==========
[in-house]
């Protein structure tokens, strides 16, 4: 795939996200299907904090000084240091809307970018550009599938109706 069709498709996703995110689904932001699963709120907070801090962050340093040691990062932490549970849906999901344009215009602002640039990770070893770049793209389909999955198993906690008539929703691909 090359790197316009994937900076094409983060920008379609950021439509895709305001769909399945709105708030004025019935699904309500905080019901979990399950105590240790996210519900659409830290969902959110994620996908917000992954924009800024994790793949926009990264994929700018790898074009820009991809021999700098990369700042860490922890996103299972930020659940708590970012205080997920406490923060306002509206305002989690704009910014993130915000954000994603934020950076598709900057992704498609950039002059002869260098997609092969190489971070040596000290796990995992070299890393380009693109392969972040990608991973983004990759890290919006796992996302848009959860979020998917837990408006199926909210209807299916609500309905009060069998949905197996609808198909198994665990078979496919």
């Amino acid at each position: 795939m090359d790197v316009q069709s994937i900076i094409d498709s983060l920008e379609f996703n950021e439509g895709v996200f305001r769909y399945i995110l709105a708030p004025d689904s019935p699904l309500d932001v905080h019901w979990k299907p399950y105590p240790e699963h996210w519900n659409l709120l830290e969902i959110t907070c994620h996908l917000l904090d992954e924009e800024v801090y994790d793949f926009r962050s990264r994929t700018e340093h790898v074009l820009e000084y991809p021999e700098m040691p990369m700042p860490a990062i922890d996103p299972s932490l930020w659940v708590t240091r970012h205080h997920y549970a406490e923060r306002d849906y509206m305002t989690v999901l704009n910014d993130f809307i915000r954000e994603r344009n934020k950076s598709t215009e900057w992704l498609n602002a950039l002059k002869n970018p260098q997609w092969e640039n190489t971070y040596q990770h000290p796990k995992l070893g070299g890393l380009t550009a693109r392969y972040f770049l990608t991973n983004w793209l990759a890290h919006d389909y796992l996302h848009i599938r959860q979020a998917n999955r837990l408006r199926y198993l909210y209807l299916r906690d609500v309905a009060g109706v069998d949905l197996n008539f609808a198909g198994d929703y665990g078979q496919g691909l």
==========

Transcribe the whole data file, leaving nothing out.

[in-house]
């Protein structure tokens, strides 16, 4: 795939996200299907904090000084240091809307970018550009599938109706 069709498709996703995110689904932001699963709120907070801090962050340093040691990062932490549970849906999901344009215009602002640039990770070893770049793209389909999955198993906690008539929703691909 090359790197316009994937900076094409983060920008379609950021439509895709305001769909399945709105708030004025019935699904309500905080019901979990399950105590240790996210519900659409830290969902959110994620996908917000992954924009800024994790793949926009990264994929700018790898074009820009991809021999700098990369700042860490922890996103299972930020659940708590970012205080997920406490923060306002509206305002989690704009910014993130915000954000994603934020950076598709900057992704498609950039002059002869260098997609092969190489971070040596000290796990995992070299890393380009693109392969972040990608991973983004990759890290919006796992996302848009959860979020998917837990408006199926909210209807299916609500309905009060069998949905197996609808198909198994665990078979496919």
């Amino acid at each position: 795939m090359d790197v316009q069709s994937i900076i094409d498709s983060l920008e379609f996703n950021e439509g895709v996200f305001r769909y399945i995110l709105a708030p004025d689904s019935p699904l309500d932001v905080h019901w979990k299907p399950y105590p240790e699963h996210w519900n659409l709120l830290e969902i959110t907070c994620h996908l917000l904090d992954e924009e800024v801090y994790d793949f926009r962050s990264r994929t700018e340093h790898v074009l820009e000084y991809p021999e700098m040691p990369m700042p860490a990062i922890d996103p299972s932490l930020w659940v708590t240091r970012h205080h997920y549970a406490e923060r306002d849906y509206m305002t989690v999901l704009n910014d993130f809307i915000r954000e994603r344009n934020k950076s598709t215009e900057w992704l498609n602002a950039l002059k002869n970018p260098q997609w092969e640039n190489t971070y040596q990770h000290p796990k995992l070893g070299g890393l380009t550009a693109r392969y972040f770049l990608t991973n983004w793209l990759a890290h919006d389909y796992l996302h848009i599938r959860q979020a998917n999955r837990l408006r199926y198993l909210y209807l299916r906690d609500v309905a009060g109706v069998d949905l197996n008539f609808a198909g198994d929703y665990g078979q496919g691909l």